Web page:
To be able to decide on interactions that match truck operators expectations we decided to put ourselves in the situation and act out each interaction (bodystorming). We used simple props made out of elements we could find around school. This gave us the following two main insights: Firstly, it became obvious how important the human communication between truck drivers is. This finding is backed up by our user research. Secondly, there was an explicit need to see each other's actions. We therefore decided on defining the lead platooner’s role aspirational and full of responsibility.
We then moved forward to storyboarding our design solutions through storytelling. We picked the two most important scenarios to start with: joining a platoon and exiting a platoon. We separated and came up with four different storyboards that each conveyed different design interventions. Using these results we discussed the advantages and shortcomings of each intervention and summarized what worked for each. Collectively, we then scripted our story and produced a low-fi version of the storyboards for both main scenarios. This forced us to think about all interfaces involved and forced us come up with preliminary sketches for the interfaces. We then focussed on detailing the storyboards and thereby the in-truck interfaces.
One of the difficulties that automated systems have is the danger of modal errors. This occurs when the users of a system aren’t aware in which mode they are in. This means that both the active mode needs to be evident at all times and mode changes need to be performed with explicit action. This is why we chose to use the automatic gearshift for operators to engage in automated mode. Although we have found no evidence that the concept of a gearshift is no longer relevant in 2030, we believe that interaction works very well for mode selection.
The primary output will happen on the trucks windshield though an advanced heads up display. These types of displays have significant safety benefits associated with heads up displays. They make sure that the relevant information is directly in the drivers view and minimize eye movement. This is how truck operators will receive information on the functioning of their trucks, their surroundings and their involvement in the platoon. In our preliminary wireframes this is specifically the state of the platoon mode, distances to other vehicles, information regarding other truck operators and their destinations. It also shows navigational information and makes the truck operators aware of potentially dangerous situations ahead.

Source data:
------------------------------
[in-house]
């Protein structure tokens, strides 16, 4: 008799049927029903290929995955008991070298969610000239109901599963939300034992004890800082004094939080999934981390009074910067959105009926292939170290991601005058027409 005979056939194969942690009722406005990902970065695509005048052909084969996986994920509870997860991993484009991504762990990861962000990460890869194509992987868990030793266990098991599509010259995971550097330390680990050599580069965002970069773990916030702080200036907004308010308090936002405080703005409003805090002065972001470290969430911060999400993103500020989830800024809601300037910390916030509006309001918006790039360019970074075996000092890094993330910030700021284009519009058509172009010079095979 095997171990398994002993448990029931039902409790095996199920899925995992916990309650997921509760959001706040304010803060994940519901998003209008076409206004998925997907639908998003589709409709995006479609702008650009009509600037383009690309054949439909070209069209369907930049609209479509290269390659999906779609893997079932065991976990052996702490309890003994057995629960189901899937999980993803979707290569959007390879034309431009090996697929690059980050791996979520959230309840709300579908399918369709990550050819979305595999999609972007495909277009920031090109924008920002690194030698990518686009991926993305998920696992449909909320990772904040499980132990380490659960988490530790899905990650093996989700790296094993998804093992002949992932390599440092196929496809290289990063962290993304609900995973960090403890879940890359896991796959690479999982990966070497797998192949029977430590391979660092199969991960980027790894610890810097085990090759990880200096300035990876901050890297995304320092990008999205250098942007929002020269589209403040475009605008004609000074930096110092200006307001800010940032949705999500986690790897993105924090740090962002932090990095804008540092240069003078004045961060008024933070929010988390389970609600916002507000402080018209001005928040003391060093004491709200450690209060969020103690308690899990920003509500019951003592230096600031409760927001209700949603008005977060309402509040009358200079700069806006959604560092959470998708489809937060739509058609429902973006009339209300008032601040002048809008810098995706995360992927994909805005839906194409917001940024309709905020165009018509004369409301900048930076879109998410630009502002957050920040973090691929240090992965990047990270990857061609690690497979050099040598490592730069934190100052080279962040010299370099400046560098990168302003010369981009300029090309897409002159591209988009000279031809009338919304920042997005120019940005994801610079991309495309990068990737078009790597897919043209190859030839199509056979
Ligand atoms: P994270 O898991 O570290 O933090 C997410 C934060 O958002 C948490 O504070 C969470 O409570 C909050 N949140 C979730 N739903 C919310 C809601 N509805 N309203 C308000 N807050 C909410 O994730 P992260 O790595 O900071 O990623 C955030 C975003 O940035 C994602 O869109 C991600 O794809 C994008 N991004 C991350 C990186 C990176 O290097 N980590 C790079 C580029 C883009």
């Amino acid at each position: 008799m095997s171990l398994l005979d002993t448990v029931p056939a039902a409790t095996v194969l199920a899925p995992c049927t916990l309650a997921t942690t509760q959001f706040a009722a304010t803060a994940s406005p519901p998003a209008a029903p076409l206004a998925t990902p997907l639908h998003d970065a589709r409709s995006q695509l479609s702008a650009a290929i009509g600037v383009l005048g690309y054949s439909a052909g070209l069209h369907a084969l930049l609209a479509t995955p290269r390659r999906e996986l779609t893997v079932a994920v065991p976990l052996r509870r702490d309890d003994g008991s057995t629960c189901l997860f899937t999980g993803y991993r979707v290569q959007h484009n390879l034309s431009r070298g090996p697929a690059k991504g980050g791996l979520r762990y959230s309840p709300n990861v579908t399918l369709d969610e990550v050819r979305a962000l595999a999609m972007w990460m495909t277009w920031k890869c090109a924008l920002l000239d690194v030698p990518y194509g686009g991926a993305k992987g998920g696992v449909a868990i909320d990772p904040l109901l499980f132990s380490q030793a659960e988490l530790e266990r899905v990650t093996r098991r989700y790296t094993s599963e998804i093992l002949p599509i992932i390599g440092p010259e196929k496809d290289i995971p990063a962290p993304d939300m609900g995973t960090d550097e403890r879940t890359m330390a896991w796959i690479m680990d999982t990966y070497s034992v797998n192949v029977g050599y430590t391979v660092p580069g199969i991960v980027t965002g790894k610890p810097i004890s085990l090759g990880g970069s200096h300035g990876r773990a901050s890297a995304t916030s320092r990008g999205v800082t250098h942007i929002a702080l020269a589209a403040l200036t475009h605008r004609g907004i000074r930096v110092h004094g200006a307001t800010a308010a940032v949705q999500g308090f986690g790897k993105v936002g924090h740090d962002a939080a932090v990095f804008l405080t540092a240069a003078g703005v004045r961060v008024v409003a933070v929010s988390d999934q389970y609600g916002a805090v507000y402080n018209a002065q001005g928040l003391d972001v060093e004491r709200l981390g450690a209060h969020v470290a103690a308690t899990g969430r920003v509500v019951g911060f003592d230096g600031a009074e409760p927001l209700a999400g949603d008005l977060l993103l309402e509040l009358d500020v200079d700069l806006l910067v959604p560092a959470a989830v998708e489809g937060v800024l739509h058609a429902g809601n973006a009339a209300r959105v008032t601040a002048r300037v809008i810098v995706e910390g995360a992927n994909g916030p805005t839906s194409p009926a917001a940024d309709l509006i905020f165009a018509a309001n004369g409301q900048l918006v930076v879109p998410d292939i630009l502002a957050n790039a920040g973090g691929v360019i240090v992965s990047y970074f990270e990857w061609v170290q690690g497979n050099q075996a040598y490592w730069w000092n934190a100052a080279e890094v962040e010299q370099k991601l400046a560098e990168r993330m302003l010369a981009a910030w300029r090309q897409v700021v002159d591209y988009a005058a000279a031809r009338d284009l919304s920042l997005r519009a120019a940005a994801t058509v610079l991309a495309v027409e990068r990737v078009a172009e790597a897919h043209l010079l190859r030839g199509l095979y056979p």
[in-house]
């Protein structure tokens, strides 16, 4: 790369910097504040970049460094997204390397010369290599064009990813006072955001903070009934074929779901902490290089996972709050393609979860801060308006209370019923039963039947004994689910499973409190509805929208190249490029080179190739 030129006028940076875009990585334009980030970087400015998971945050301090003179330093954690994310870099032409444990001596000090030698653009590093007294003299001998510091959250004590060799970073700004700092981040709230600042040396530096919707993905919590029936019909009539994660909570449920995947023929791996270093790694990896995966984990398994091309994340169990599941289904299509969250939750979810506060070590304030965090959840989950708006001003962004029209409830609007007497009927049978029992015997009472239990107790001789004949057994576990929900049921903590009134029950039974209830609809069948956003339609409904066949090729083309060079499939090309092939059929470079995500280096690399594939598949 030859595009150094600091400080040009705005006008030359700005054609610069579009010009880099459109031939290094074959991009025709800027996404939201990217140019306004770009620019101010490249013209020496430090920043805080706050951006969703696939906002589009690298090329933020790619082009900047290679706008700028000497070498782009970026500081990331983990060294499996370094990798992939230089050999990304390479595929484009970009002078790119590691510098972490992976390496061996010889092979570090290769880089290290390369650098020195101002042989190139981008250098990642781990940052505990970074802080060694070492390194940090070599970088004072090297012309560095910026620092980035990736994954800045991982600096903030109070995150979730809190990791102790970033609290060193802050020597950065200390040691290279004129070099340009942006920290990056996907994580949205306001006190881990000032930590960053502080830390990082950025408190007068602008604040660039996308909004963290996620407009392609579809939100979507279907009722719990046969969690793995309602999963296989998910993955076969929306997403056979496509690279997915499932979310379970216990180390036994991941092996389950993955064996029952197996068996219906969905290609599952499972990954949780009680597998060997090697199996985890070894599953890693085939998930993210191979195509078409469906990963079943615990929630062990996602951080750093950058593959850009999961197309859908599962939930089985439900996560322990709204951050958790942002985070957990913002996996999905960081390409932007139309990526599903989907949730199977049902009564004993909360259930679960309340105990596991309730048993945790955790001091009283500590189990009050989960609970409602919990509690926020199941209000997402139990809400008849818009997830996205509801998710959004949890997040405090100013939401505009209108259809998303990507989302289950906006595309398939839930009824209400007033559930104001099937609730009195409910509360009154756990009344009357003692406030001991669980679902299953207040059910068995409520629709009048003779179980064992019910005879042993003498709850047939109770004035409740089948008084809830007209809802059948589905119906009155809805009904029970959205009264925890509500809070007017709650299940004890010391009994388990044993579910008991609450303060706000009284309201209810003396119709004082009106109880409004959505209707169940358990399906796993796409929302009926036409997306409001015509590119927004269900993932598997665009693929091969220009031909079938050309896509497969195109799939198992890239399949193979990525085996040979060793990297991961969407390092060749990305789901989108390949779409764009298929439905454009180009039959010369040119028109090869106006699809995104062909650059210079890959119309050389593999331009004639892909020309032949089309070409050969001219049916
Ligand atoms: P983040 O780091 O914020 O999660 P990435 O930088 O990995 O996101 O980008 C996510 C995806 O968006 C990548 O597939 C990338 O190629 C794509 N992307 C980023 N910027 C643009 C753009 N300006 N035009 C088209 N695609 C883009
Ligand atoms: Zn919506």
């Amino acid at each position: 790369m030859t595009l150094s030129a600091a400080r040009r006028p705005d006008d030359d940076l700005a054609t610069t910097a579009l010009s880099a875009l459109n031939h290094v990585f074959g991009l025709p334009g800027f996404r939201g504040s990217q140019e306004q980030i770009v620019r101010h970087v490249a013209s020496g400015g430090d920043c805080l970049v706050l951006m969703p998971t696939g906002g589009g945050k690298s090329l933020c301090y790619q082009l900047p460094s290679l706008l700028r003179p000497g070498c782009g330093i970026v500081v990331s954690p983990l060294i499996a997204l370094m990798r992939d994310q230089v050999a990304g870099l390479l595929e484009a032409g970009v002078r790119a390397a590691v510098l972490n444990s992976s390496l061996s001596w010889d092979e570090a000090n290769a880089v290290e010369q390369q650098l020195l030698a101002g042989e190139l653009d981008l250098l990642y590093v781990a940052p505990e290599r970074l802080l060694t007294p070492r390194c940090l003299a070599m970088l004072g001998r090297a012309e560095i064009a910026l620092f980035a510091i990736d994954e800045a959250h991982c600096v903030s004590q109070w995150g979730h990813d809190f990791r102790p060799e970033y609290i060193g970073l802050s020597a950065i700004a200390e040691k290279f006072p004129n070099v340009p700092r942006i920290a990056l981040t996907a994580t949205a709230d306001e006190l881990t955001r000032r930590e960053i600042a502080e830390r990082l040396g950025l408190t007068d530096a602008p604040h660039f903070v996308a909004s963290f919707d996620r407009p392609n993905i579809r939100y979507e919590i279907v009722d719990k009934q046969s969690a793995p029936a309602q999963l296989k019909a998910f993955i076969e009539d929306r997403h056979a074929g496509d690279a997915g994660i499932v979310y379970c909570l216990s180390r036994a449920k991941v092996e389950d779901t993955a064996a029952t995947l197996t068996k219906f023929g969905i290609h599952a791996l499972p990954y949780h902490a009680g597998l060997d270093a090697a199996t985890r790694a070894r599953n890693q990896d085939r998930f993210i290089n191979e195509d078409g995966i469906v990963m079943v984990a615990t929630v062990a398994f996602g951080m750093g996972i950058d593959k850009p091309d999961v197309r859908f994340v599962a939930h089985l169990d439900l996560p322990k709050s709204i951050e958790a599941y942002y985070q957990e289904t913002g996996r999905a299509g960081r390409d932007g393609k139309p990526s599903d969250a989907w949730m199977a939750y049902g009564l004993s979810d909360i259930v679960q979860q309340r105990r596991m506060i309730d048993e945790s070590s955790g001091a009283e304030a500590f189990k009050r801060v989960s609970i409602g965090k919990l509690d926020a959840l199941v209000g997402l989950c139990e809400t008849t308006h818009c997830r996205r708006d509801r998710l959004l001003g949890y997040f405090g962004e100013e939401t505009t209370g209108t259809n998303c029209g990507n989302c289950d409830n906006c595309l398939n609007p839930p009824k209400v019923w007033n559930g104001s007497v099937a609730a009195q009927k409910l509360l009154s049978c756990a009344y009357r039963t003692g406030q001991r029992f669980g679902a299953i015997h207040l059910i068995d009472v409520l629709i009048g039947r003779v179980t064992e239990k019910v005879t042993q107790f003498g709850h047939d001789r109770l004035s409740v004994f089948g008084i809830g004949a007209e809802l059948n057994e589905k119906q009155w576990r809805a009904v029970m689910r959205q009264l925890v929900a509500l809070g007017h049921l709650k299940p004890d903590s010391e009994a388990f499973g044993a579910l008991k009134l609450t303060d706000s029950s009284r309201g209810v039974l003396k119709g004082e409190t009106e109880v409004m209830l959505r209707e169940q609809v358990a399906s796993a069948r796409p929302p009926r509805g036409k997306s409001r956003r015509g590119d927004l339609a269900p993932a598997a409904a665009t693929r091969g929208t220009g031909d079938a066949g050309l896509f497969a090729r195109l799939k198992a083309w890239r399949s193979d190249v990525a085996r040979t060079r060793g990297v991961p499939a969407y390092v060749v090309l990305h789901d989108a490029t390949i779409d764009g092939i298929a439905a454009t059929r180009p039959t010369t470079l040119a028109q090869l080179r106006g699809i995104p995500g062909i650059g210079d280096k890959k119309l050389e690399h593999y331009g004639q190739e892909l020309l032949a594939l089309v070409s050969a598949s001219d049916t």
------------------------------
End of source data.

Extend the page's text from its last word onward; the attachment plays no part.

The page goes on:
Given that when trucks are platooning, most of their field of vision is severely limited by the back of the truck driving in front, we can make use of this dead space for our heads-up display information (see screens in storyboard). Additionally, we will use both ambient displays and sound feedback. We envision the usage of different elements in the drivers' cabin that can subtly change colour to indicate the difference in the automation status. This has the benefit that we can reduce the clutter displayed on the heads up display. Audio feedback can be utilized to help operators understand the necessity to address their attention to the system interface.
Another difficulty is that users might not understand the scope of automation and how it functions, this could have the implications that users are too confident in the automations capabilities. We are investigating if we can show more details on how the automation is functioning and explicitly slowing down the automation operation so that the operators can understand them.
So that's about where we currently stand in that project. Next week will bring the mid-review where we get to present our work in front of representatives from Scania.
We spent some time strolling through the picturesque Gammlia Christmas market last weekend. Fitting that now it'll only be a few days until I return to Zürich for the Christmas break. A break that I am in dire need of, having participated in the IxDA student design challenge and still in progress of wrapping up our CHI student challenge entry.